Even though solid tumors often look like the healthy tissue they’re invading, they almost always present as fibrous densities, hence surgeons use their fingers to feel for a difference in stiffness during extraction. Canadian researchers from the University of Western Ontario and Canadian Surgical Technologies and Advanced Robotics at the London Health Sciences Center have adapted a robot to identify the change in stiffness as it traverses a surface, hoping to develop this technology for cancer detection or diagnosis. So far, in lab experiments, the instrument has displayed considerably greater precision than humans at detecting the stiffness gradient.
With cows’ livers standing in for human tissue and 10mm and 5mm blobs of glue wrapped in wire representing tumours, the researchers compared palpation by surgeons, non-surgeons and the robot in the blinded trials. The researchers used a torque sensor to measure the force of the palpations.
Using tactile MIS sensing instruments under robotic control reduces the maximum force applied to the tissue by over 35% compared to a human controlling the same instrument. Accuracy in detecting the tumours was also far greater with the robot – between 59 and 90% depending on the robot control method used for palpation.
Unlike humans, the robot applies consistent force in each step, and moves over the tissue systematically. This produces a complete map, equivalent to one large pad applying ideal levels of force to the whole sample. (Similar to tactile sensors that have been developed to detect breast tumours.)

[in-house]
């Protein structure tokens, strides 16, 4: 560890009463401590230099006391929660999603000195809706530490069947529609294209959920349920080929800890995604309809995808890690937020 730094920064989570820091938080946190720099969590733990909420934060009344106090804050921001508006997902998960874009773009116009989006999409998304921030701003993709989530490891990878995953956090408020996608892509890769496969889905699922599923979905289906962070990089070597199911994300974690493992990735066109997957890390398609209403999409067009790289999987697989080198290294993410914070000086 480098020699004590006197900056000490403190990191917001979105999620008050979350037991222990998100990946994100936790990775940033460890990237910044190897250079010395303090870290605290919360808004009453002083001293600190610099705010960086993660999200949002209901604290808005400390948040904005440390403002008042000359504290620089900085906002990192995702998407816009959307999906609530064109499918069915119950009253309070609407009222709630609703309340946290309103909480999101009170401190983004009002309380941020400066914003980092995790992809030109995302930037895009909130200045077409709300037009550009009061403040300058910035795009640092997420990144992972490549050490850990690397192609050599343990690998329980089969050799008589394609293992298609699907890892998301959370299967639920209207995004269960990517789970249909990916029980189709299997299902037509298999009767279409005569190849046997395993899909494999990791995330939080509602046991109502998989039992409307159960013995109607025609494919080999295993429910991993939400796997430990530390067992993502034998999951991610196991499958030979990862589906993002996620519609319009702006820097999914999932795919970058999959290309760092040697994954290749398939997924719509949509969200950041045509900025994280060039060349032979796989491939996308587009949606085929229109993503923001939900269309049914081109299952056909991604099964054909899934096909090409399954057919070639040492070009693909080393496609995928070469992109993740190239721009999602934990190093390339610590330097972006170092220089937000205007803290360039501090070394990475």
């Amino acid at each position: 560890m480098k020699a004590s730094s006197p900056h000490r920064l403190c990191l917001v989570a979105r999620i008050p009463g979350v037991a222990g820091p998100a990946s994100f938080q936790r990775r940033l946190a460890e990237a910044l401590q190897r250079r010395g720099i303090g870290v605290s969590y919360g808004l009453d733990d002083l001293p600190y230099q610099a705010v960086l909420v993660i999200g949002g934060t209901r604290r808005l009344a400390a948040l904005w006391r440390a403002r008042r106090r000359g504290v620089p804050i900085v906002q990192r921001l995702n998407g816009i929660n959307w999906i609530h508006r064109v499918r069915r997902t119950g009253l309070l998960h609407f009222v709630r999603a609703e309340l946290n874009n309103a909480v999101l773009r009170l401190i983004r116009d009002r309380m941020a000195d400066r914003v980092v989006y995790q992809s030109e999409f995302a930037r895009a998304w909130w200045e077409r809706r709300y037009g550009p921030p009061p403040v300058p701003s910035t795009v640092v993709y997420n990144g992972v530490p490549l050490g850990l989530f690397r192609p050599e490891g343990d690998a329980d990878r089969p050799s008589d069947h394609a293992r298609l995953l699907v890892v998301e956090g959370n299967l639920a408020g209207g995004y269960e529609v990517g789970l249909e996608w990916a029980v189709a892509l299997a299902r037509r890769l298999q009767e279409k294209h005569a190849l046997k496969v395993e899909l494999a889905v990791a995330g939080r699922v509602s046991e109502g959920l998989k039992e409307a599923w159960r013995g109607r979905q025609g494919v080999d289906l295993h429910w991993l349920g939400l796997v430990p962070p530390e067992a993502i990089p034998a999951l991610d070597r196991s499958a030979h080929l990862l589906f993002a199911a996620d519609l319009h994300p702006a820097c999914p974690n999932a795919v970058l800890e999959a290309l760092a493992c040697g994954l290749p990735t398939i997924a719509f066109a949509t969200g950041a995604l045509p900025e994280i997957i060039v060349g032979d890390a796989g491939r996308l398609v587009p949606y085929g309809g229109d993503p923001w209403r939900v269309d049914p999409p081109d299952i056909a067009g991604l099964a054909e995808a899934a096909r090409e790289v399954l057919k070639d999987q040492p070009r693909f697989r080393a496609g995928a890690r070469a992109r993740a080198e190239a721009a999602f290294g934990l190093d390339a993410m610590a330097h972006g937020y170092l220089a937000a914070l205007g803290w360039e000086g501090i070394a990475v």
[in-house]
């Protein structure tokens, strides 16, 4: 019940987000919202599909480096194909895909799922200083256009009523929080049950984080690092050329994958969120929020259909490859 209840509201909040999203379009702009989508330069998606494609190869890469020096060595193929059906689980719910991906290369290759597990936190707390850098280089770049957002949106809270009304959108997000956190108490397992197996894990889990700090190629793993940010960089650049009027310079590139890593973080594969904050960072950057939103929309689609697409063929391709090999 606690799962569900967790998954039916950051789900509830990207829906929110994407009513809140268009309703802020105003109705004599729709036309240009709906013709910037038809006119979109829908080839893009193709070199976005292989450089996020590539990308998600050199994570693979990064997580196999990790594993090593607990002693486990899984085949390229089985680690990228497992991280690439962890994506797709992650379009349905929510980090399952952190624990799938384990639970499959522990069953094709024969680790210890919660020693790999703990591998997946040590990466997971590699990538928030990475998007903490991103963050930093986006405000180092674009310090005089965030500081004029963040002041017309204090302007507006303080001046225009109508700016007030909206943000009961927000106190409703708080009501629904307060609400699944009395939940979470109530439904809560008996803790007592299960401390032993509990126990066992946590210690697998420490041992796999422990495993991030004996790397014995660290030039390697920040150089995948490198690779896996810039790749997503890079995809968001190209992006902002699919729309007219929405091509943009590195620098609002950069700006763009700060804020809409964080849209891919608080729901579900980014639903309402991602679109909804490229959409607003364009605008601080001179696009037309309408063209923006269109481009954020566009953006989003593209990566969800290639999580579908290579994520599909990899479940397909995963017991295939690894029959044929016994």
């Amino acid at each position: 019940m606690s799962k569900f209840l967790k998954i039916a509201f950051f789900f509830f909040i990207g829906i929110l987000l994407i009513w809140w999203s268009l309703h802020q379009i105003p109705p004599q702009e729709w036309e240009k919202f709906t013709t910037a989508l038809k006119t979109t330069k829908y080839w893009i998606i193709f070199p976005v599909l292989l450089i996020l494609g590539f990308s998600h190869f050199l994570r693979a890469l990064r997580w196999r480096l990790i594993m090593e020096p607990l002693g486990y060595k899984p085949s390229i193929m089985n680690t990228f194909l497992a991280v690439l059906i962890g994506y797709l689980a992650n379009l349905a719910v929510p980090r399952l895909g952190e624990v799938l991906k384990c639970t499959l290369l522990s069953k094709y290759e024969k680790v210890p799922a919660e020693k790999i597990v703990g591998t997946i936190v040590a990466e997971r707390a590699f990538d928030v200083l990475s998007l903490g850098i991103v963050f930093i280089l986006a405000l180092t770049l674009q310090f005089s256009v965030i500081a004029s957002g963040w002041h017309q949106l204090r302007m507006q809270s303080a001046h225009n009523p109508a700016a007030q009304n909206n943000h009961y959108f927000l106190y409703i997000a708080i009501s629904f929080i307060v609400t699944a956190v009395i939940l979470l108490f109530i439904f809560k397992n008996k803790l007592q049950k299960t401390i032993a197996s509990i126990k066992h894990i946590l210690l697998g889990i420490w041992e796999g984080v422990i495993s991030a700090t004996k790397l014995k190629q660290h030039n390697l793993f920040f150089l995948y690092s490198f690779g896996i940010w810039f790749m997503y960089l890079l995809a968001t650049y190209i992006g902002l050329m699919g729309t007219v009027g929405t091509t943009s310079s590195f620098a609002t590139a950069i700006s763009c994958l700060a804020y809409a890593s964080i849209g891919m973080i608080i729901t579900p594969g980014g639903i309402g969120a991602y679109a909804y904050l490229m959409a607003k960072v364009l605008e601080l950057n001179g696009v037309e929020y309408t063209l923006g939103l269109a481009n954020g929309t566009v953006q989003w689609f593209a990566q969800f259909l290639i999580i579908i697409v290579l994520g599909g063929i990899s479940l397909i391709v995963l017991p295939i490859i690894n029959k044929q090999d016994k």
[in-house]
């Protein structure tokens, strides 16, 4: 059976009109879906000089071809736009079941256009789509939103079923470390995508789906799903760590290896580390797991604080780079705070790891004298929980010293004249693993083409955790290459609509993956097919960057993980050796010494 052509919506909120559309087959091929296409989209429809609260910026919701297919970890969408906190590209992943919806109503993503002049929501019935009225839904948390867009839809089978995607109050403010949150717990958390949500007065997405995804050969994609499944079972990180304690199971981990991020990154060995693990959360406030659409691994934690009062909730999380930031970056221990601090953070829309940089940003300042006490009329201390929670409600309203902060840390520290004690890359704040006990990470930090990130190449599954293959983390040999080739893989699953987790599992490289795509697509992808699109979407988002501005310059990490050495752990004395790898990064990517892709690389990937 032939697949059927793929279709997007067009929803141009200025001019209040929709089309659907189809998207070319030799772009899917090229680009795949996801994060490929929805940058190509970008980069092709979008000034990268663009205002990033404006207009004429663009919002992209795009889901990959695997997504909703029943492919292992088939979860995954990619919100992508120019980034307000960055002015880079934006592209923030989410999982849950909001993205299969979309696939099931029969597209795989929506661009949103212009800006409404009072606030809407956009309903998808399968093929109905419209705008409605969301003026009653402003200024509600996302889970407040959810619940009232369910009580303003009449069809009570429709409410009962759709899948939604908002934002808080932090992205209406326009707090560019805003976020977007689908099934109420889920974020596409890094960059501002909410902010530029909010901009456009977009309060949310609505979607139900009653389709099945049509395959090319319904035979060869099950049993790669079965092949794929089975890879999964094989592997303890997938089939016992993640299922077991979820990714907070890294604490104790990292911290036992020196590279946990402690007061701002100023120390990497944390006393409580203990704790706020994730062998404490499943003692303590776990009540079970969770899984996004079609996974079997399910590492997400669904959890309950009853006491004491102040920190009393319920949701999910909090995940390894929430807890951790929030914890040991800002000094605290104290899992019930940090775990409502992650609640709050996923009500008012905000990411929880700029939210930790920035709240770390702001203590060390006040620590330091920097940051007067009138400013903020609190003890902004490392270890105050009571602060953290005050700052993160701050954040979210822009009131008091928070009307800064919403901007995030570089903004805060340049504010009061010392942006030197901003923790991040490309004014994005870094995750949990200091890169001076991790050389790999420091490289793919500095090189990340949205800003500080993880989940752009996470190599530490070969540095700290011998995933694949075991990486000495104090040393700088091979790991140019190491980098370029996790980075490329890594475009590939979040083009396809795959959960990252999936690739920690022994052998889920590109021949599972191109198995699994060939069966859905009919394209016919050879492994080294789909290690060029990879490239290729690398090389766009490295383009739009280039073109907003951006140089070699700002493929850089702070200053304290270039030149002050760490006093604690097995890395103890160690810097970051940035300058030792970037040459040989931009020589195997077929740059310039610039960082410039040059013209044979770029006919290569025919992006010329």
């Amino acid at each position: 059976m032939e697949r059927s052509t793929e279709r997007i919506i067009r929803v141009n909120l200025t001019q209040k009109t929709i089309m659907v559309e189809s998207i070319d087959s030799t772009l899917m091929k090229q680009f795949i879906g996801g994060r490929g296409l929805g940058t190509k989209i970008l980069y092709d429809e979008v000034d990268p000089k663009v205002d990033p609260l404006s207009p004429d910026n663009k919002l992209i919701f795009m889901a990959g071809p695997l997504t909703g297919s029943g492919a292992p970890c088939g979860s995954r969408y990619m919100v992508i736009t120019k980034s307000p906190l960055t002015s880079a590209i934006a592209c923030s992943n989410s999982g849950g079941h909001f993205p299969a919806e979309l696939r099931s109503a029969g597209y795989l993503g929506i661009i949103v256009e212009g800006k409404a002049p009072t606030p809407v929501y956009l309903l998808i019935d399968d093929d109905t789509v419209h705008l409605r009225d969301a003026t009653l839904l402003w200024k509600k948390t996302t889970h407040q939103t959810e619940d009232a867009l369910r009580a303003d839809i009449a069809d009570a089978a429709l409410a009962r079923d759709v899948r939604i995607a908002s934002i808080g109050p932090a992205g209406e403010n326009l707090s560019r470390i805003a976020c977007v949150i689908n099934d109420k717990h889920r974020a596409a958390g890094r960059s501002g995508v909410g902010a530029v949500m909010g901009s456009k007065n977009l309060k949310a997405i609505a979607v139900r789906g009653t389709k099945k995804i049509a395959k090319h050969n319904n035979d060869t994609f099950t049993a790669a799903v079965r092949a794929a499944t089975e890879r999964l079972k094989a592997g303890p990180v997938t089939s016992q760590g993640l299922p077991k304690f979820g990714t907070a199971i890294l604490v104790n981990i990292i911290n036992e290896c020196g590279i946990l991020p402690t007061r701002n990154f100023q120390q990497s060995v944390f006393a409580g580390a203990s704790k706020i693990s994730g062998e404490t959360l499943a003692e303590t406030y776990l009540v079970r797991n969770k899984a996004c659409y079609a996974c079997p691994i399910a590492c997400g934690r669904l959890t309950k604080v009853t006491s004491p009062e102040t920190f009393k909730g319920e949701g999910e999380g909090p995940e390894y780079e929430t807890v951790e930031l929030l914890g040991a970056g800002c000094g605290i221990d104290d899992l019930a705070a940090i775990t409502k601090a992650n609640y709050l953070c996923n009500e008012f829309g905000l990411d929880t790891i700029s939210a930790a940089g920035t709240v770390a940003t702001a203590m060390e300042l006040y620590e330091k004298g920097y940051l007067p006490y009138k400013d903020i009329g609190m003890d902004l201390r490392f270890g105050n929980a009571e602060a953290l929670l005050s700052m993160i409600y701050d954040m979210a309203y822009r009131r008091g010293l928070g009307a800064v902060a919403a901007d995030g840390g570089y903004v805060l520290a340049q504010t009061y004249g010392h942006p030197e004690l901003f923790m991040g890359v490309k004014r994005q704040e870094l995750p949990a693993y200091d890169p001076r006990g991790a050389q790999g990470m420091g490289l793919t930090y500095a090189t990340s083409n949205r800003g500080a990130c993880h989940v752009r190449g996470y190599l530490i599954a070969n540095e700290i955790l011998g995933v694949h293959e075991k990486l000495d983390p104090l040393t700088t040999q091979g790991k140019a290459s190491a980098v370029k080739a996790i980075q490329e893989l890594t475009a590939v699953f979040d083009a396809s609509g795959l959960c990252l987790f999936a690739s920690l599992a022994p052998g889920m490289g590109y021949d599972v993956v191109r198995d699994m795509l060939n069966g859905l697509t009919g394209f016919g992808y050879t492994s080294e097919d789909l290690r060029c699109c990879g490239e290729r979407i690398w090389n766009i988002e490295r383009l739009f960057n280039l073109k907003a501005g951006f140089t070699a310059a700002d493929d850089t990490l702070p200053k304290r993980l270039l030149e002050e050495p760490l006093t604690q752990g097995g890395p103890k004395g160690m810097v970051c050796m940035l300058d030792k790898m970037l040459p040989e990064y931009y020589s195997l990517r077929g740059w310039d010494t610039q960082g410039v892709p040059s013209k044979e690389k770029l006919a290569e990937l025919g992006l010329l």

Humans do not know from one palpation to the next exactly how much force they are applying. This means some features are only highlighted because the surgeon is applying more force, or because the human user has changed the angle slightly between the instrument and the tissue. It is also easier to miss a tumour due to applying slightly lower force.
In fact both surgeons and non-surgeons were more likely to cause tissue damage than the robot. When a subject observed increased pressure on the visual display, they tended to focus on the area and apply even more force to see if what they had observed was a tumour. In the case of MIS, only a very small area can be palpated, which makes it challenging to compare adjacent areas and search for a tumour manually.
Press release: Robot’s gentle touch aids delicate cancer surgery …
Article in The International Journal of Robotics Research: Robot-assisted Tactile Sensing for Minimally Invasive Tumor Localization